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'RoboCop' review: Remake of pulp masterpiece is no fun

Marianne Jean-Baptiste, left, and Joel Kinnaman in a

Marianne Jean-Baptiste, left, and Joel Kinnaman in a scene from "RoboCop." Credit: AP / Kerry Hayes

'RoboCop," Paul Verhoeven's 1987 film about a bullet-riddled Detroit cop, Murphy (Peter Weller), who is reborn as a corporate-controlled peacekeeping cyborg, remains a brilliant piece of lowbrow filmmaking. Outrageously violent, wickedly satirical and eerily prescient, "RoboCop" presented a series of grim jokes that have basically come to pass: Ubiquitous surveillance and unmanned military machines? Hilarious! What's more, it was a great example of visual storytelling -- little talk, lots of action.

A remake attempts to elaborate and expound upon (and occasionally update) the original, turning what were once short scenes into subplots and full-blown back stories. In this telling, we delve into the wounded core of Murphy (Joel Kinnaman, a lanky, soulful Swedish-American actor), whose humanity is disappearing into his computer-powered robo-suit. "Consciousness is nothing more than the processing of information," says his Frankensteinian creator, Dr. Dennett Norton (Gary Oldman). Meanwhile, Murphy's wife and son (Abbie Cornish and John Paul Ruttan) feel abandoned, while the guys who ordered Murphy's murder are still free.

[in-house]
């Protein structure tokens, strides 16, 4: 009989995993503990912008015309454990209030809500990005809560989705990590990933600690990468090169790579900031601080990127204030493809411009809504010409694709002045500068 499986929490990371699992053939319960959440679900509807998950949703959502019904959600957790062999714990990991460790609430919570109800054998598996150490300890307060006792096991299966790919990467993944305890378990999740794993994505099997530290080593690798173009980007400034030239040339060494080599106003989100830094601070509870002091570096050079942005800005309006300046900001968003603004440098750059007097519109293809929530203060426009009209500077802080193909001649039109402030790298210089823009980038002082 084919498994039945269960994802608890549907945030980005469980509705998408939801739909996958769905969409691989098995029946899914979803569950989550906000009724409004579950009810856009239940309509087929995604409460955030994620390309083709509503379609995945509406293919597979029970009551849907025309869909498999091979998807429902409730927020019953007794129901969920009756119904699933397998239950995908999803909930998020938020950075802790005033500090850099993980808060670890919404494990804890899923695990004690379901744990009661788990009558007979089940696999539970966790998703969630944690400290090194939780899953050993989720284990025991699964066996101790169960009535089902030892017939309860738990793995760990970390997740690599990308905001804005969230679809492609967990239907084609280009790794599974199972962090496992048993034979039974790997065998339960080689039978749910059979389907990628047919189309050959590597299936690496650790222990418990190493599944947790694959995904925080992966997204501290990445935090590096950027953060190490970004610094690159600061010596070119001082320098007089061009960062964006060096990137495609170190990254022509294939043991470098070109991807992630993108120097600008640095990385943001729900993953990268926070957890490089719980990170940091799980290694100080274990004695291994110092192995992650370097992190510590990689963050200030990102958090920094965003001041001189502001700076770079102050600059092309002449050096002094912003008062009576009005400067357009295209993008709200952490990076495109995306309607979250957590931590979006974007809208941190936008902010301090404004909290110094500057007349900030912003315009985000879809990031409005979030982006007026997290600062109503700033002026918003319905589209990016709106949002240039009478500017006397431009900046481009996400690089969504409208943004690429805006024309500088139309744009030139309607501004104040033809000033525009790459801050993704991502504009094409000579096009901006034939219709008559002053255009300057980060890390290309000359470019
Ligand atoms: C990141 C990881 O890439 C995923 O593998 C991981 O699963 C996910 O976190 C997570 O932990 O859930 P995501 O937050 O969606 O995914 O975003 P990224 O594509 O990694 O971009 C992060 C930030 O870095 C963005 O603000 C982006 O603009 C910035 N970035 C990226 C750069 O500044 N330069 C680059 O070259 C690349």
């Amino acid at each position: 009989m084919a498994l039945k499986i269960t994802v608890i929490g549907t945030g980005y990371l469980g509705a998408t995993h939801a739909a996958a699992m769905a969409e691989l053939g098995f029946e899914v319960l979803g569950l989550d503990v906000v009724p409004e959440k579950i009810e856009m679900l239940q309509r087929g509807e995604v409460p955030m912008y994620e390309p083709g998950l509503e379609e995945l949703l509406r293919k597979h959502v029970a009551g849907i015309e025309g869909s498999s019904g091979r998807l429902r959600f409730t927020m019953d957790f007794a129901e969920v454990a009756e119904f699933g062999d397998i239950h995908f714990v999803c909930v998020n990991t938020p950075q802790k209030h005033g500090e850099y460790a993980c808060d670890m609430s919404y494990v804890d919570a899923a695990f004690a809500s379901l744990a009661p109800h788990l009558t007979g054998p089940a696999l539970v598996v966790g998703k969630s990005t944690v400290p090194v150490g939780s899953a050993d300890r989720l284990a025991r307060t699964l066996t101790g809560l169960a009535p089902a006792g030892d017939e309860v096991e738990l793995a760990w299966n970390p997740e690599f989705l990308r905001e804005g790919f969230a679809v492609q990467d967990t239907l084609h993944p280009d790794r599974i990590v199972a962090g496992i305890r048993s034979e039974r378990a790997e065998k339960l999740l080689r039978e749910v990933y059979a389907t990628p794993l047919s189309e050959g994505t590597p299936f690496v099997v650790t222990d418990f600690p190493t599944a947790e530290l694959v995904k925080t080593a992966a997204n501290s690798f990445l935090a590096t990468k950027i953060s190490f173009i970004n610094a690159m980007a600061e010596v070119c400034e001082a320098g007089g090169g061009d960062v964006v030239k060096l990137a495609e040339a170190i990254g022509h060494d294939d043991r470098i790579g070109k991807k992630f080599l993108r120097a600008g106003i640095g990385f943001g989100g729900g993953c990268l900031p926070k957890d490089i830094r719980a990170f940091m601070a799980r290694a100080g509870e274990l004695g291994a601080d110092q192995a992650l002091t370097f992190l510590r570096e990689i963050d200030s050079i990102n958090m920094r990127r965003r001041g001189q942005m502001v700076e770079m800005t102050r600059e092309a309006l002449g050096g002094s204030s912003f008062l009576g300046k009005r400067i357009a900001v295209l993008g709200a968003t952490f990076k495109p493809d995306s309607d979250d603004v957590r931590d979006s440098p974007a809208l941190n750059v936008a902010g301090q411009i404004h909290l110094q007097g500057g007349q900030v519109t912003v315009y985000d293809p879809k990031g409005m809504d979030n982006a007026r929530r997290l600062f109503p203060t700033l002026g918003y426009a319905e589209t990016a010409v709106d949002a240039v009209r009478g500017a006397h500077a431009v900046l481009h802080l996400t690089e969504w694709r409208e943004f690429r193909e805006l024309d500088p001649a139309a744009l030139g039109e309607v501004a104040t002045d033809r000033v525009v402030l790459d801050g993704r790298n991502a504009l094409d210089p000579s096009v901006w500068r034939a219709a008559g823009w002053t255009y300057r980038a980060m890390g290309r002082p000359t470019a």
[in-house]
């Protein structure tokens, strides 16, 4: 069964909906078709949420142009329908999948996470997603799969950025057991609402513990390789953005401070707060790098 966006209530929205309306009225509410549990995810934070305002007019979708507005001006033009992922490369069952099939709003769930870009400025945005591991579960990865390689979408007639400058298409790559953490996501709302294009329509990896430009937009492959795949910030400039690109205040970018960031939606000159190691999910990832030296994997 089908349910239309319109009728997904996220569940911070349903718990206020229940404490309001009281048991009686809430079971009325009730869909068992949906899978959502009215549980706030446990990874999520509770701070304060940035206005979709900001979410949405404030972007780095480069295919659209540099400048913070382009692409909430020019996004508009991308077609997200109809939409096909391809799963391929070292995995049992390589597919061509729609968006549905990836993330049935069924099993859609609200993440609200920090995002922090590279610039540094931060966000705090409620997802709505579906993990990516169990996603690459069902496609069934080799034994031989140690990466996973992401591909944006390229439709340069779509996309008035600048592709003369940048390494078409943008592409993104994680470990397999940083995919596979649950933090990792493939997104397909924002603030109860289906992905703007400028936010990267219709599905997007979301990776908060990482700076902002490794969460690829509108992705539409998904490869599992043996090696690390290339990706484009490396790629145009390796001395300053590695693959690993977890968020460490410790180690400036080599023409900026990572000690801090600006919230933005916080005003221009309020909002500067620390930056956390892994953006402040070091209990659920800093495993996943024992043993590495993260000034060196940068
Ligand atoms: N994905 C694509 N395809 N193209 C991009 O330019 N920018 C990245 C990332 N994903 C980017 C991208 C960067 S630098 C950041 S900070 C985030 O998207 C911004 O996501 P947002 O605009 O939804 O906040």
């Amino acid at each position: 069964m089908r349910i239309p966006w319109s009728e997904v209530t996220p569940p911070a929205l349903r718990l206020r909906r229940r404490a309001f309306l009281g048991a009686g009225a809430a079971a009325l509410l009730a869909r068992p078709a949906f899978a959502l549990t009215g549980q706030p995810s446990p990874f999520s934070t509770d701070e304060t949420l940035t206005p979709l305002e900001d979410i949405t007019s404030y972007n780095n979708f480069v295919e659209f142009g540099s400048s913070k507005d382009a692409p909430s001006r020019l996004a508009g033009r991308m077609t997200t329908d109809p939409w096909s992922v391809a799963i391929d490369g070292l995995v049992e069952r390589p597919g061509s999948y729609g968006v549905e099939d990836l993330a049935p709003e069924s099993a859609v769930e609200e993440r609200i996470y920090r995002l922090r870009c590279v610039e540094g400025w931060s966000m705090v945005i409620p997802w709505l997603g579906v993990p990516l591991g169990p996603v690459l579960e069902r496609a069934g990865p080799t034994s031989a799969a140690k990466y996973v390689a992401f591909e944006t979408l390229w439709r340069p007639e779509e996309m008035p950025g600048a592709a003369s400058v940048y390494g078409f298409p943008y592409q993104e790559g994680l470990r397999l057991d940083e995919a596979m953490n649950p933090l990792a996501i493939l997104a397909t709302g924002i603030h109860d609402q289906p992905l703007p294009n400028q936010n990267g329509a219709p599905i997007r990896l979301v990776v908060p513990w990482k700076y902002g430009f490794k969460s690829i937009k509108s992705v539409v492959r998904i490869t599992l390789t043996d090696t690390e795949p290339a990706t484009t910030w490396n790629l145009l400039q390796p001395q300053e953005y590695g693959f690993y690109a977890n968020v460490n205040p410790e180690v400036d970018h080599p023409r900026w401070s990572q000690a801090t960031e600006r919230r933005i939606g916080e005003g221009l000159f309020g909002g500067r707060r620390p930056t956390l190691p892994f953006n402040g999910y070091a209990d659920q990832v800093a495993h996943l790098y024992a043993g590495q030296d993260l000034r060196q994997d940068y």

It's all rather surprisingly well acted (Kinnaman and Oldman are better than they even need to be), but "RoboCop" is missing a crucial ingredient: fun. Michael Keaton adds some spark as OmniCorp CEO Raymond Sellars, whose black jeans suggest an evil Steve Jobs, while Samuel L. Jackson provides amusing, if off-target, cultural critique as Foxish television bloviator Pat Novak. But director José Padilha (the gripping Brazilian documentary "Bus 174") spends so much time exploring philosophical dilemmas that he forgets to include the gleeful brutality and wild shootouts that made the 1987 film such a thrill. The vote-by-vote fate of a Senate bill outlawing robots isn't exactly a heart-pumping moment.

Another thing the new "RoboCop" can't do is seem relevant. An opening scene set in the Middle East, plus a closing speech about the future of drone warfare, address current events without making any clear point. Mostly, "RoboCop" overthinks the original film and ends up blowing its circuits.

PLOT In the near future, a critically injured cop is brought back to life as a cyborg.


CAST Joel Kinnaman, Gary Oldman, Abbie Cornish


BOTTOM LINE An overelaborate and unsatisfying remake of the 1987 pulp masterpiece, with more heady dialogue than bloody shootouts.


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